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Ephesian school sometimes refers to the philosophical thought of the ancient Greek philosopher Heraclitus of Ephesus, who considered that the being of all the universe is fire. According to him, the being is material and one, but at the same time he acknowledges that the world witnesses constant change. Motion of the archelement (fire) is discordant and unharmonious, even though harmony is the final result of the process.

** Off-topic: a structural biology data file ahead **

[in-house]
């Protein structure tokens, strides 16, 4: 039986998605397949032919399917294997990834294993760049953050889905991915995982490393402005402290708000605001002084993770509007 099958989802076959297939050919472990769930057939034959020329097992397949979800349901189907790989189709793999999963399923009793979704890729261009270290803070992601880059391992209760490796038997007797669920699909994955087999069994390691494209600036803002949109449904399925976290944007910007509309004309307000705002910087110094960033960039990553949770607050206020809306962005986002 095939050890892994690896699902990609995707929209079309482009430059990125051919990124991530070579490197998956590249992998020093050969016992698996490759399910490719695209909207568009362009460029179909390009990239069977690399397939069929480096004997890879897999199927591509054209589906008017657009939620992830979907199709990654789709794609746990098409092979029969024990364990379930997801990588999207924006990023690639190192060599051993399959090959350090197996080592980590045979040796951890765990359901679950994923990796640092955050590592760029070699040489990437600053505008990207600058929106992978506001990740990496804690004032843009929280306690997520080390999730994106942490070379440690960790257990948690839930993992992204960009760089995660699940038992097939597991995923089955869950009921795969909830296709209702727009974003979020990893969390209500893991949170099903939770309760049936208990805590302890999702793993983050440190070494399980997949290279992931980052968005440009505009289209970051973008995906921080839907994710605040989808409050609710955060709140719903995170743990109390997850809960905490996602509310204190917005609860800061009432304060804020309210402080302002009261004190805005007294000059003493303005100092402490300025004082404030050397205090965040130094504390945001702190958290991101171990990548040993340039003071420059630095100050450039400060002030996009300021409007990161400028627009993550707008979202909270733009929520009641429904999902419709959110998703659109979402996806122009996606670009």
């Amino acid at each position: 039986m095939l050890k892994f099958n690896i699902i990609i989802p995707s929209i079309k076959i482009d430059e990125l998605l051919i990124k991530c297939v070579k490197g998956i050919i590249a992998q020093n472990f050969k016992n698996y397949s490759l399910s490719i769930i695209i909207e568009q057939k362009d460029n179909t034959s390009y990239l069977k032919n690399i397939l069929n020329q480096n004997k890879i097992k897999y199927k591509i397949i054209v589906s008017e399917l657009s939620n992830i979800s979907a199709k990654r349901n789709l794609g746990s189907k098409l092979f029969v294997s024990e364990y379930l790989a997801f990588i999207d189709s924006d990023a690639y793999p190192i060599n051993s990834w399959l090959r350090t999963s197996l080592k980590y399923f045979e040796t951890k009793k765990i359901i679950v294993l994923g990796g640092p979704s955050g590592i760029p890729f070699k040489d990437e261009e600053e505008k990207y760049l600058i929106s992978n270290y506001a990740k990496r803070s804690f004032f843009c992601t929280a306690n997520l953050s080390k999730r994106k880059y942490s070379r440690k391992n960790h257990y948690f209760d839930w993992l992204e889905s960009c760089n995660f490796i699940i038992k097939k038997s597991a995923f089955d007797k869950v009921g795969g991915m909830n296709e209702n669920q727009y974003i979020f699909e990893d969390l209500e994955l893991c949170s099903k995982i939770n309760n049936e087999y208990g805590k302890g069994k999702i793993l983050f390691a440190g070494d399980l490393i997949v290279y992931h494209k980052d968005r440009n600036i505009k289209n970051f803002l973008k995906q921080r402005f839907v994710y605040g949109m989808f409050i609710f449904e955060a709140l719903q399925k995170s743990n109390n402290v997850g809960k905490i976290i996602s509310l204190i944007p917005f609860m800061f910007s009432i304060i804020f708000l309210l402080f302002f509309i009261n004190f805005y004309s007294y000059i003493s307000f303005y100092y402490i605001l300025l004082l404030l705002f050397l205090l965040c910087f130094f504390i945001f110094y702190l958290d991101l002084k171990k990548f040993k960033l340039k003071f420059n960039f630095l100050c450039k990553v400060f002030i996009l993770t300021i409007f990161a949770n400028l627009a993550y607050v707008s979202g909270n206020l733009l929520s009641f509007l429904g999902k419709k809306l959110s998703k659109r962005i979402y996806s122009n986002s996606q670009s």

Although there was never an official "Ephesian School," Diogenes Laërtius (ix. 6) mentions that his philosophy did have followers who called themselves "Heracliteans." Plato portrays Cratylus in his dialogue of the same name as a disciple of Heraclitus.